recipes that are simple and delicious.
I will be the first to admit that I do not make nearly as many desserts for my kids. I don’t know why, but I probably lean on towards the fact that I personally do not need, nor like too many desserts. Selfish, I know. I often think of making sweets for them though. In the past, I was on an ice cream making routine, as well as making a few muffins, but then I just stopped. It was not too long ago, however, when I was at the store and noticed some concord grapes. For one, I never see concord grapes at the store, and two, they reminded me of my childhood.
See, when I used to have sleepover’s at my friend Dave’s house, we would navigate through his backyard, or should I say several backyards, until we were in the very long backyard of one man’s house. It was almost as though we were in a completely other subdivision. This backyard was huge, and one thing that drew us to this backyard was the grapes. Yes, this farmer was growing concord grapes. I remember us sneaking up to those vines and grabbing grapes. Biting into them led to this sourness, and that jelly like texture was addicting. We basically ate these grapes until the farmer noticed us from the top of his house, yelled at us, waved his shotgun, and began taking shots with buckshot. With that said, that was probably my last experience eating concord grapes until recently.
When I brought the grapes home, I had that same feeling as I did when I was with Dave in the backyard of the farmer’s house. They still had the flavor and texture that I remembered and I could not wait for my kids to try them. Well, let’s just say that they were not as thrilled to eat them. My daughter, yes, but the boys, no. I was left with a large bowl of these concord grapes, and with that said, there was only one thing to do. Make pie.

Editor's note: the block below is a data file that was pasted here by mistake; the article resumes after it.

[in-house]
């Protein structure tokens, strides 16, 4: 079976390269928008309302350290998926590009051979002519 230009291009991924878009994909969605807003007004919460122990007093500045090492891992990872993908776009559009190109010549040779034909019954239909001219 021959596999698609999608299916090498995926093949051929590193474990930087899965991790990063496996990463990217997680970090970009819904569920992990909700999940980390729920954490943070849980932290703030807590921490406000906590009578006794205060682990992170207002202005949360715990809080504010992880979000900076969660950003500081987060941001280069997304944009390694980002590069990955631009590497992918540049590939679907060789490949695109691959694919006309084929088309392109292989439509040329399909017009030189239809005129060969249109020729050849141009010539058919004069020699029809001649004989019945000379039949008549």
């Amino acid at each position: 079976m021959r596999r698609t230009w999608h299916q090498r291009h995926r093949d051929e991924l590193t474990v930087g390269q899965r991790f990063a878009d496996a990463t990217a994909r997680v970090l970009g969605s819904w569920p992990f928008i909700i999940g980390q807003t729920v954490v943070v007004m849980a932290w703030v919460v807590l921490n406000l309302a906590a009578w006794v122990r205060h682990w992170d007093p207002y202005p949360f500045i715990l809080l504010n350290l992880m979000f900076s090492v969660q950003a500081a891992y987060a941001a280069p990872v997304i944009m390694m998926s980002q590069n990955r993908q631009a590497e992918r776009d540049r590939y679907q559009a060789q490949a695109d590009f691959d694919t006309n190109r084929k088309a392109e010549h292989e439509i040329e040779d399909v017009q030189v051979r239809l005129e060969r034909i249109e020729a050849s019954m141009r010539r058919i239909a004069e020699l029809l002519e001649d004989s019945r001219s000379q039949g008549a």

I know what you might be thinking. Grape pie!? Yes, and trust me, it was some of the best pie we have had.
Let’s get started.
Begin by removing the skins from the grapes. This is pretty simple as you just give a light squeeze and the flesh of the grape is exposed. Use a pairing knife, or whatever you prefer to get the seeds out of the grape. You’ll figure it out after a couple of grapes. Just make sure you reserve as much of the juice and flesh as possible. This process will take you about 30 minutes. Discard the seeds. Set the skins in a bowl as we will use them in a bit.
Add the grapes and juice to a sauce pan, along with the sugar, salt, skins, and lemon juice. Cook this on a medium-low heat for about 25 minutes until the sugar dissolves. Once cooked, remove it from the stove and set it aside to let it cool.
During this time cook one of the pie crusts, according to direction. Most likely a 400 degree oven for about 9 minutes. Once cooked, set it aside and let it cool.
Once the grape filling has cooled, whisk in the flour and cornstarch until you have a smooth consistency. Adding the flour and cornstarch will thicken the pie, in case you were interested.
Pour the mixture into the precooked pie shell. Place two tablespoons of butter onto the pie filling. Top with the uncooked pie crust. If it doesn’t come out that easily, don’t worry about it. You can see that I was not too concerned. Make a few knife slits in the middle, and then sprinkle the top with sugar.
Place the pie onto a baking sheet and place in a 400 degree preheated oven. Cook this for 15 minutes.
After 15 minutes, reduce the heat to 350 degrees and cook another 30 minutes.
Remove the pie from the oven, and let it come to room temperature before slicing.
This pie completely demystifies what you would think of as a grape pie. At first bite, both my daughter and I were kind of giggling, and as I was telling her of the time when I was a kid eating those sour grapes with jelly-like texture, we were both just blown away by how delicious it was. I served the pie with some vanilla ice cream. Let’s just say, make this. It’s pretty darn delicious.